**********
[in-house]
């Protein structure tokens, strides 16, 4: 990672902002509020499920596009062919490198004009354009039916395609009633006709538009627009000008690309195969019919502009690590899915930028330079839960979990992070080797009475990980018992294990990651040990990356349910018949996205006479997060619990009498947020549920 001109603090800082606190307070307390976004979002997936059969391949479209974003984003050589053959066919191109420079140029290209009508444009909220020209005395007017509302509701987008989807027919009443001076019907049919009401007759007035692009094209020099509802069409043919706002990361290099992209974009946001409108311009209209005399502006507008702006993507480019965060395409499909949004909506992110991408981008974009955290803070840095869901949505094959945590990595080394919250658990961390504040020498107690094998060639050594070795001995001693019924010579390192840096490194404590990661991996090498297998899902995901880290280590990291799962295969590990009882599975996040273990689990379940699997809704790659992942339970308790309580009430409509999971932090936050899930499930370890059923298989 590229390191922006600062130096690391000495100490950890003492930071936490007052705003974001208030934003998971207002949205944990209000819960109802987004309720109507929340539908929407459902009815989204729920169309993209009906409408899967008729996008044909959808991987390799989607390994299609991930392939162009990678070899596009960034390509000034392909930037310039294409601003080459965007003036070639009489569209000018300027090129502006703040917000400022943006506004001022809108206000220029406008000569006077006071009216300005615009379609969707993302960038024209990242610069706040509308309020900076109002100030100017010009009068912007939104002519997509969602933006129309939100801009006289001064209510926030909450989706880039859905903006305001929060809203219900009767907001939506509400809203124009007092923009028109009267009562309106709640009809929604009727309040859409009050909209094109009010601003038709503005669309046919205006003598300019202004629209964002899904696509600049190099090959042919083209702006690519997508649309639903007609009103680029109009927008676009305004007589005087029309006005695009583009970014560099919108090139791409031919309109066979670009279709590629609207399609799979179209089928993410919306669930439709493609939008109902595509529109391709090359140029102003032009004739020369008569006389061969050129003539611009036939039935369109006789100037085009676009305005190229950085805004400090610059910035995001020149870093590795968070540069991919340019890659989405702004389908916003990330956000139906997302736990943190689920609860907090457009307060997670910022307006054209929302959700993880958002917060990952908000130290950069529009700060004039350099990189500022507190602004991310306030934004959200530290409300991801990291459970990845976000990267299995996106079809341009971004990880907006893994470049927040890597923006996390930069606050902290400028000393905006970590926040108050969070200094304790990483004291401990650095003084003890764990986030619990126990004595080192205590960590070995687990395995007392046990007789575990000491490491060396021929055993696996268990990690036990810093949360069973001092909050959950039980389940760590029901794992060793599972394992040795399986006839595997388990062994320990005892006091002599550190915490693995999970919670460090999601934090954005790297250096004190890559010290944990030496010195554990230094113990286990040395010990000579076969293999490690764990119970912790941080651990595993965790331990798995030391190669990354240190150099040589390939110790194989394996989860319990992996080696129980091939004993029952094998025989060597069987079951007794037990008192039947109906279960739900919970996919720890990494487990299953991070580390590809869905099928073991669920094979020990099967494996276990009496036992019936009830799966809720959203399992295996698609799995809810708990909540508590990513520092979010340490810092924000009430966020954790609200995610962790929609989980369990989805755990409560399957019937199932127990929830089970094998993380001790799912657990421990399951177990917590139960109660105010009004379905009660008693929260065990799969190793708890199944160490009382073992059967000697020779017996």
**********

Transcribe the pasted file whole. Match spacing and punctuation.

[in-house]
């Protein structure tokens, strides 16, 4: 990672902002509020499920596009062919490198004009354009039916395609009633006709538009627009000008690309195969019919502009690590899915930028330079839960979990992070080797009475990980018992294990990651040990990356349910018949996205006479997060619990009498947020549920 001109603090800082606190307070307390976004979002997936059969391949479209974003984003050589053959066919191109420079140029290209009508444009909220020209005395007017509302509701987008989807027919009443001076019907049919009401007759007035692009094209020099509802069409043919706002990361290099992209974009946001409108311009209209005399502006507008702006993507480019965060395409499909949004909506992110991408981008974009955290803070840095869901949505094959945590990595080394919250658990961390504040020498107690094998060639050594070795001995001693019924010579390192840096490194404590990661991996090498297998899902995901880290280590990291799962295969590990009882599975996040273990689990379940699997809704790659992942339970308790309580009430409509999971932090936050899930499930370890059923298989 590229390191922006600062130096690391000495100490950890003492930071936490007052705003974001208030934003998971207002949205944990209000819960109802987004309720109507929340539908929407459902009815989204729920169309993209009906409408899967008729996008044909959808991987390799989607390994299609991930392939162009990678070899596009960034390509000034392909930037310039294409601003080459965007003036070639009489569209000018300027090129502006703040917000400022943006506004001022809108206000220029406008000569006077006071009216300005615009379609969707993302960038024209990242610069706040509308309020900076109002100030100017010009009068912007939104002519997509969602933006129309939100801009006289001064209510926030909450989706880039859905903006305001929060809203219900009767907001939506509400809203124009007092923009028109009267009562309106709640009809929604009727309040859409009050909209094109009010601003038709503005669309046919205006003598300019202004629209964002899904696509600049190099090959042919083209702006690519997508649309639903007609009103680029109009927008676009305004007589005087029309006005695009583009970014560099919108090139791409031919309109066979670009279709590629609207399609799979179209089928993410919306669930439709493609939008109902595509529109391709090359140029102003032009004739020369008569006389061969050129003539611009036939039935369109006789100037085009676009305005190229950085805004400090610059910035995001020149870093590795968070540069991919340019890659989405702004389908916003990330956000139906997302736990943190689920609860907090457009307060997670910022307006054209929302959700993880958002917060990952908000130290950069529009700060004039350099990189500022507190602004991310306030934004959200530290409300991801990291459970990845976000990267299995996106079809341009971004990880907006893994470049927040890597923006996390930069606050902290400028000393905006970590926040108050969070200094304790990483004291401990650095003084003890764990986030619990126990004595080192205590960590070995687990395995007392046990007789575990000491490491060396021929055993696996268990990690036990810093949360069973001092909050959950039980389940760590029901794992060793599972394992040795399986006839595997388990062994320990005892006091002599550190915490693995999970919670460090999601934090954005790297250096004190890559010290944990030496010195554990230094113990286990040395010990000579076969293999490690764990119970912790941080651990595993965790331990798995030391190669990354240190150099040589390939110790194989394996989860319990992996080696129980091939004993029952094998025989060597069987079951007794037990008192039947109906279960739900919970996919720890990494487990299953991070580390590809869905099928073991669920094979020990099967494996276990009496036992019936009830799966809720959203399992295996698609799995809810708990909540508590990513520092979010340490810092924000009430966020954790609200995610962790929609989980369990989805755990409560399957019937199932127990929830089970094998993380001790799912657990421990399951177990917590139960109660105010009004379905009660008693929260065990799969190793708890199944160490009382073992059967000697020779017996």